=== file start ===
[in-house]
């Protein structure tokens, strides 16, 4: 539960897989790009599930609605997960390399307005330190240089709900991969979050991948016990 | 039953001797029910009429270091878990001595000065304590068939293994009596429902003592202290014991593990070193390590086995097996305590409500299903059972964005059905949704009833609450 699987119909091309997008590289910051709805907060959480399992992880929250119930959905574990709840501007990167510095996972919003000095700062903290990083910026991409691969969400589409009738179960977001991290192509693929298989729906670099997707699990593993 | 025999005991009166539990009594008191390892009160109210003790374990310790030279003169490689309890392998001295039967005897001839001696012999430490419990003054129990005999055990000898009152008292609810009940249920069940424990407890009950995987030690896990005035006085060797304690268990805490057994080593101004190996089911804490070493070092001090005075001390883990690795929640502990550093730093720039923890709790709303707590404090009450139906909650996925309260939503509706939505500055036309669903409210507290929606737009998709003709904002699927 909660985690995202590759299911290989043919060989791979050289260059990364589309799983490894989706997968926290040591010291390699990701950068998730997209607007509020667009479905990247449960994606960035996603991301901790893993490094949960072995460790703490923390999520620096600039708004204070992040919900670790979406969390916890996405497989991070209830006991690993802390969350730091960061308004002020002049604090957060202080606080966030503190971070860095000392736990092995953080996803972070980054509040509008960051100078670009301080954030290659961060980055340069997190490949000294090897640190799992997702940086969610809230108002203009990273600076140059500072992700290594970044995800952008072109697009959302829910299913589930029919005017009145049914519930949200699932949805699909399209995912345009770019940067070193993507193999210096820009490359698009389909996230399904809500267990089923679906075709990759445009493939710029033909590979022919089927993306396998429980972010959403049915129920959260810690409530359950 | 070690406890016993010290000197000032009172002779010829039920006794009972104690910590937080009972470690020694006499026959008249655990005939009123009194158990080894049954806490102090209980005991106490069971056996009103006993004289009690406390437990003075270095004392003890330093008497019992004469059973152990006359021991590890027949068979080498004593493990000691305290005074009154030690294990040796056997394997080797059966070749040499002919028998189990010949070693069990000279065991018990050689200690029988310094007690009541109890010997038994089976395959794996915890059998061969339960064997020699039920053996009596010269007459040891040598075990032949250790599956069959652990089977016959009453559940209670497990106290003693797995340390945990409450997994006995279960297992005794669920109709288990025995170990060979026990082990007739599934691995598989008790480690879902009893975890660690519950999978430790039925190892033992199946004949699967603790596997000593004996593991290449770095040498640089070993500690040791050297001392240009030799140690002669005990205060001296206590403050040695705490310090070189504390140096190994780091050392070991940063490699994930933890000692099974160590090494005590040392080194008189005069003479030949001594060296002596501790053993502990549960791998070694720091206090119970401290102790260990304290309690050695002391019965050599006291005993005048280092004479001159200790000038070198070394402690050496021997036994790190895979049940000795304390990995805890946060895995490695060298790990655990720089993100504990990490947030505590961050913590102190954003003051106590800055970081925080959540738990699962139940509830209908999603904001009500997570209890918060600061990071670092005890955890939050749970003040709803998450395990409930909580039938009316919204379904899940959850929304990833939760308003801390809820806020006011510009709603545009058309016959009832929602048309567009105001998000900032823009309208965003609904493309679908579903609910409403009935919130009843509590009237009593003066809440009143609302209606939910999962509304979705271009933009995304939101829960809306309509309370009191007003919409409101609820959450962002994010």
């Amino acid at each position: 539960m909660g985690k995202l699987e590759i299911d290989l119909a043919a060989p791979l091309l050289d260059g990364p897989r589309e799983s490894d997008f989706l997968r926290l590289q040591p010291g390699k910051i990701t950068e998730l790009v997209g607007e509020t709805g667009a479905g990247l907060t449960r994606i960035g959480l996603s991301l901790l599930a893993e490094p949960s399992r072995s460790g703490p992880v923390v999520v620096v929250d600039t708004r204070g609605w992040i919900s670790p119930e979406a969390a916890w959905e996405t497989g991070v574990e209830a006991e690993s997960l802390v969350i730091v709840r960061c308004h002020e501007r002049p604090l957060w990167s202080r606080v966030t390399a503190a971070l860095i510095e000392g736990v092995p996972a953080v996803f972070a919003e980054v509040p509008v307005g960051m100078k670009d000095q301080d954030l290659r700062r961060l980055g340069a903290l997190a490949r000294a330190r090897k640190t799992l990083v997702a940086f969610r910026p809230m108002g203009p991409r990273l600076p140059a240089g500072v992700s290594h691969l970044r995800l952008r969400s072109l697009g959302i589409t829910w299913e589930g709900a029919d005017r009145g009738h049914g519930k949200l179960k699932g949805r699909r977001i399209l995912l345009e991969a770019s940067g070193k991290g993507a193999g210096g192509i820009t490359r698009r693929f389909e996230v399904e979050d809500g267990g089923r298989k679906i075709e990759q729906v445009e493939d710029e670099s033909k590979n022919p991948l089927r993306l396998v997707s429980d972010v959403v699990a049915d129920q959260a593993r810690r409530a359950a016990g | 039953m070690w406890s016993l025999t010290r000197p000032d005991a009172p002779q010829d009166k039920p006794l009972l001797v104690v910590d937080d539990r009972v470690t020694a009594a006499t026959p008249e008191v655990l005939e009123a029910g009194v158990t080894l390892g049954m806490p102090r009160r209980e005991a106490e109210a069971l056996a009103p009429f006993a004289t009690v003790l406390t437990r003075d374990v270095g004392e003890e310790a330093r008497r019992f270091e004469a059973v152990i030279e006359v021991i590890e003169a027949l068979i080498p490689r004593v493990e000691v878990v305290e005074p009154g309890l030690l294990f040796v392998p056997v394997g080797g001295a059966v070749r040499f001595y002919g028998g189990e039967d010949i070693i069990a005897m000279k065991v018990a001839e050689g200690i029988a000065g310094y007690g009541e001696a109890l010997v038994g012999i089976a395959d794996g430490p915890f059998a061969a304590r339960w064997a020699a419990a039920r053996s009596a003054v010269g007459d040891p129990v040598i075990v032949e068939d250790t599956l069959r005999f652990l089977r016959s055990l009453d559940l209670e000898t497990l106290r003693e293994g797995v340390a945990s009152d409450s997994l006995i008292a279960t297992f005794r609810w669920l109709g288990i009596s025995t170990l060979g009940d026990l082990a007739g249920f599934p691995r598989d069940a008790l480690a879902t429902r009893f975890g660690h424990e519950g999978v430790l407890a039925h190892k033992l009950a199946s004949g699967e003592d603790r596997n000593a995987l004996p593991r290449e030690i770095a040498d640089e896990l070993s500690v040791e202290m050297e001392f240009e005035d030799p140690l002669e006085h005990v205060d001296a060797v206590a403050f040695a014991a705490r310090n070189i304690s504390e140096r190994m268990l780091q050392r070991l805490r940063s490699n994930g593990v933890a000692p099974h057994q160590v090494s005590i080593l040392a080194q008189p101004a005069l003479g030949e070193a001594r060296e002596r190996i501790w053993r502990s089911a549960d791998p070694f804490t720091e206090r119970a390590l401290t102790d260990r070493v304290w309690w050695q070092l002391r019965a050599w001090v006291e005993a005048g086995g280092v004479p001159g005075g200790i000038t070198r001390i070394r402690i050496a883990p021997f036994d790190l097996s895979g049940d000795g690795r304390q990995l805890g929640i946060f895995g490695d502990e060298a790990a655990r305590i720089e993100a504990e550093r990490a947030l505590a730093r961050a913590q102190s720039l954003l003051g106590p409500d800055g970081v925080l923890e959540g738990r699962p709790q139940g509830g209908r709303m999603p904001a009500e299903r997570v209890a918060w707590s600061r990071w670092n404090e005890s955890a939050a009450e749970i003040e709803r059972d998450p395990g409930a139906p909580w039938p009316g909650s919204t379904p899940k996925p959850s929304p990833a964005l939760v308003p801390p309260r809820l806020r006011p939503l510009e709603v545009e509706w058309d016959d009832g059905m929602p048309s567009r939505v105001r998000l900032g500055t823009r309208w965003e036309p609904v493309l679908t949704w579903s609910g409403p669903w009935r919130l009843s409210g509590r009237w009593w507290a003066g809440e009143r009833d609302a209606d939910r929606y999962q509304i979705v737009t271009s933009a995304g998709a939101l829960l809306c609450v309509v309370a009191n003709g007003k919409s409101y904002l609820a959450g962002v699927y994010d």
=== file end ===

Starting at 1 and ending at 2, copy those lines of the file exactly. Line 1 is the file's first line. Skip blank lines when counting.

[in-house]
């Protein structure tokens, strides 16, 4: 539960897989790009599930609605997960390399307005330190240089709900991969979050991948016990 | 039953001797029910009429270091878990001595000065304590068939293994009596429902003592202290014991593990070193390590086995097996305590409500299903059972964005059905949704009833609450 699987119909091309997008590289910051709805907060959480399992992880929250119930959905574990709840501007990167510095996972919003000095700062903290990083910026991409691969969400589409009738179960977001991290192509693929298989729906670099997707699990593993 | 025999005991009166539990009594008191390892009160109210003790374990310790030279003169490689309890392998001295039967005897001839001696012999430490419990003054129990005999055990000898009152008292609810009940249920069940424990407890009950995987030690896990005035006085060797304690268990805490057994080593101004190996089911804490070493070092001090005075001390883990690795929640502990550093730093720039923890709790709303707590404090009450139906909650996925309260939503509706939505500055036309669903409210507290929606737009998709003709904002699927 909660985690995202590759299911290989043919060989791979050289260059990364589309799983490894989706997968926290040591010291390699990701950068998730997209607007509020667009479905990247449960994606960035996603991301901790893993490094949960072995460790703490923390999520620096600039708004204070992040919900670790979406969390916890996405497989991070209830006991690993802390969350730091960061308004002020002049604090957060202080606080966030503190971070860095000392736990092995953080996803972070980054509040509008960051100078670009301080954030290659961060980055340069997190490949000294090897640190799992997702940086969610809230108002203009990273600076140059500072992700290594970044995800952008072109697009959302829910299913589930029919005017009145049914519930949200699932949805699909399209995912345009770019940067070193993507193999210096820009490359698009389909996230399904809500267990089923679906075709990759445009493939710029033909590979022919089927993306396998429980972010959403049915129920959260810690409530359950 | 070690406890016993010290000197000032009172002779010829039920006794009972104690910590937080009972470690020694006499026959008249655990005939009123009194158990080894049954806490102090209980005991106490069971056996009103006993004289009690406390437990003075270095004392003890330093008497019992004469059973152990006359021991590890027949068979080498004593493990000691305290005074009154030690294990040796056997394997080797059966070749040499002919028998189990010949070693069990000279065991018990050689200690029988310094007690009541109890010997038994089976395959794996915890059998061969339960064997020699039920053996009596010269007459040891040598075990032949250790599956069959652990089977016959009453559940209670497990106290003693797995340390945990409450997994006995279960297992005794669920109709288990025995170990060979026990082990007739599934691995598989008790480690879902009893975890660690519950999978430790039925190892033992199946004949699967603790596997000593004996593991290449770095040498640089070993500690040791050297001392240009030799140690002669005990205060001296206590403050040695705490310090070189504390140096190994780091050392070991940063490699994930933890000692099974160590090494005590040392080194008189005069003479030949001594060296002596501790053993502990549960791998070694720091206090119970401290102790260990304290309690050695002391019965050599006291005993005048280092004479001159200790000038070198070394402690050496021997036994790190895979049940000795304390990995805890946060895995490695060298790990655990720089993100504990990490947030505590961050913590102190954003003051106590800055970081925080959540738990699962139940509830209908999603904001009500997570209890918060600061990071670092005890955890939050749970003040709803998450395990409930909580039938009316919204379904899940959850929304990833939760308003801390809820806020006011510009709603545009058309016959009832929602048309567009105001998000900032823009309208965003609904493309679908579903609910409403009935919130009843509590009237009593003066809440009143609302209606939910999962509304979705271009933009995304939101829960809306309509309370009191007003919409409101609820959450962002994010």